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Six Nations man posts trespassing notices near wind turbine sites  

Credit:  By Jennifer Vo | The Sachem & Glanbrook Gazette | March 26, 2013 | www.sachem.ca ~~

Six Nations resident Bill Monture said he is resorting to using Ontario’s law in an attempt to stop Industrial Wind Turbines from coming into the Haldimand and Six Nations area.

“All we’re doing is standing up for what’s rightfully ours,” said Monture. “The Mother Earth is our mother. She’s our life giver. She’s our sustenance. Yet, what are we doing? We’re destroying her.”

Monture along with Six Nations resident Lester Green had noted in the past during the turbine appeal process that if the appeals didn’t follow through, native residents would put up trespassing signs on the land.

Monture said the trespassing notices should hold up in court, as he said the sites of the proposed wind turbine projects in the county fall in the Haldimand Proclamation Nanfan Treaty area.

He said that land is their traditional hunting area, and he believes that since trespassing is a law of Ontario, the Ontario Provincial Police should enforce it.

“My argument is that it’s a valid thing,” said Monture, citing incidents when he said trespassing notices have been put up on disputed land against non-natives and the charges stood in court. “Now, we’re putting up the same thing in here within our traditional hunting areas.”

Cayuga Detachment Commander Inspector Phil Carter said the OPP would investigate every call that comes to them.

“We have to go and establish the details of the alleged offense to see if there are any laws broken and to keep the peace. Public safety is our number one priority so certainly we will go,” said Carter. “Under the Trespass to Property Act, they have to prove ownership.”

He said if the OPP were called in this case, they would investigate the alleged trespassing offense, but he also made note that certain treaties grant ownership while others grant privileges.

“There are treaties that grant people of the First Nations certain hunting and fishing rights, but it doesn’t determine ownership of the land,” said Carter. “The Ontario Provincial Police can’t decide treaties so that would have to be the federal government.”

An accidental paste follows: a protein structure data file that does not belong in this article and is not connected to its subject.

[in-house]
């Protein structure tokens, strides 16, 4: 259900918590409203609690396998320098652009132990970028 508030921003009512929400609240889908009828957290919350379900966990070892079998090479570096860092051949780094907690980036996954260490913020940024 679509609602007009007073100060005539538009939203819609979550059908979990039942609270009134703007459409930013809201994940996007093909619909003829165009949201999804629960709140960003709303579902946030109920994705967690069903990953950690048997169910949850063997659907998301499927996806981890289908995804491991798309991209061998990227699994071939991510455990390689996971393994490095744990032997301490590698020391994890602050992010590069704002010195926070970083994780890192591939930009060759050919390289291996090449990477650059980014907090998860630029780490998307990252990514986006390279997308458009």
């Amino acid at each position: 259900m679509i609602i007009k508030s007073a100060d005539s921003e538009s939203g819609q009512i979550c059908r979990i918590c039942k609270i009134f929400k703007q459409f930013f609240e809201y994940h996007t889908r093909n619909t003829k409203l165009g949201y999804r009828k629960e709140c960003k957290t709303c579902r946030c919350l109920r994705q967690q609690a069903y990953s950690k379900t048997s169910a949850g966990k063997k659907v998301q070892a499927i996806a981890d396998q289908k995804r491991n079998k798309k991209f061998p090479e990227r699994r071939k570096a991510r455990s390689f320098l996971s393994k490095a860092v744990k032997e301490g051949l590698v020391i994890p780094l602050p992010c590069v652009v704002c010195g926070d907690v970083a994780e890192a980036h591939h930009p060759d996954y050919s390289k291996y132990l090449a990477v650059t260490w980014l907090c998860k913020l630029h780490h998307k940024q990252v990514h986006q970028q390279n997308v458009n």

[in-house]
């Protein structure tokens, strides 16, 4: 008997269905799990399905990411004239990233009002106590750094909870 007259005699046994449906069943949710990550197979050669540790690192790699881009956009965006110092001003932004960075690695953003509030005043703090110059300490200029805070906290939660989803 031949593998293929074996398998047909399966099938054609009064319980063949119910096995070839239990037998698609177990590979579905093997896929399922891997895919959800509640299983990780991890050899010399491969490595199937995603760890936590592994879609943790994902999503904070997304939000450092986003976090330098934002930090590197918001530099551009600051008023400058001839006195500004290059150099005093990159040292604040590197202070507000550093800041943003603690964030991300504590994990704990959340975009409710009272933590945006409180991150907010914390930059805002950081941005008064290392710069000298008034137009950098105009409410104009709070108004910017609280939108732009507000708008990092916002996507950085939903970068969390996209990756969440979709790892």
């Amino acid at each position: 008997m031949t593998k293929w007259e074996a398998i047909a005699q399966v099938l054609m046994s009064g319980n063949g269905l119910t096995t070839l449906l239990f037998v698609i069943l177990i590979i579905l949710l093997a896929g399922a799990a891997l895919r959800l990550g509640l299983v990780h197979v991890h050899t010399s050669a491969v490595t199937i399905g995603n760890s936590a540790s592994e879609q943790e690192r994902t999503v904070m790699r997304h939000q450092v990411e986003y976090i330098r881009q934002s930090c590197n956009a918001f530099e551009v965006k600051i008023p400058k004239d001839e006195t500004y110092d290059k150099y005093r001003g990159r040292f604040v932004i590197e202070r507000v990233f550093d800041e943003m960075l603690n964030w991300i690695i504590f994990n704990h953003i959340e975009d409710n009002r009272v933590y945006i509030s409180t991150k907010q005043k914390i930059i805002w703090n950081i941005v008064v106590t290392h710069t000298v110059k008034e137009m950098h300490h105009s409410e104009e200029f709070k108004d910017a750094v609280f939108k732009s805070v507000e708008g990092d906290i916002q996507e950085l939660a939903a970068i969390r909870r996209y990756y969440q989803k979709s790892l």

Monture said he feels there are grounds for the OPP to charge companies that trespass on that land.

“I don’t see why they shouldn’t because it’s in their law. They’re the ones that create it. All I’m doing is just using their law against themselves. That’s all I’m doing,” he said.

Monture said the notices are posted around the NextEra, Samsung and Capital Power proposed Industrial Wind Turbine sites, and are directed to the proponents.

“We want to push the issue because there’s a lot of non-natives who don’t want these wind turbines either, and the provincial government are ramming it down these guys’s throats,” said Monture, adding that he believes the wind turbine companies are trespassing right now, and plans to call the OPP in the future to have the companies charged.

“You can’t have a foreign company come into Ontario and do business with the provincial government,” said Monture. “First of all, we have to decide who owns the land. It sure isn’t the province.”

Source:  By Jennifer Vo | The Sachem & Glanbrook Gazette | March 26, 2013 | www.sachem.ca

This article is the work of the source indicated. Any opinions expressed in it are not necessarily those of National Wind Watch.

The copyright of this article resides with the author or publisher indicated. As part of its noncommercial effort to present the environmental, social, scientific, and economic issues of large-scale wind power development to a global audience seeking such information, National Wind Watch endeavors to observe “fair use” as provided for in section 107 of U.S. Copyright Law and similar “fair dealing” provisions of the copyright laws of other nations. Send requests to excerpt, general inquiries, and comments via e-mail.

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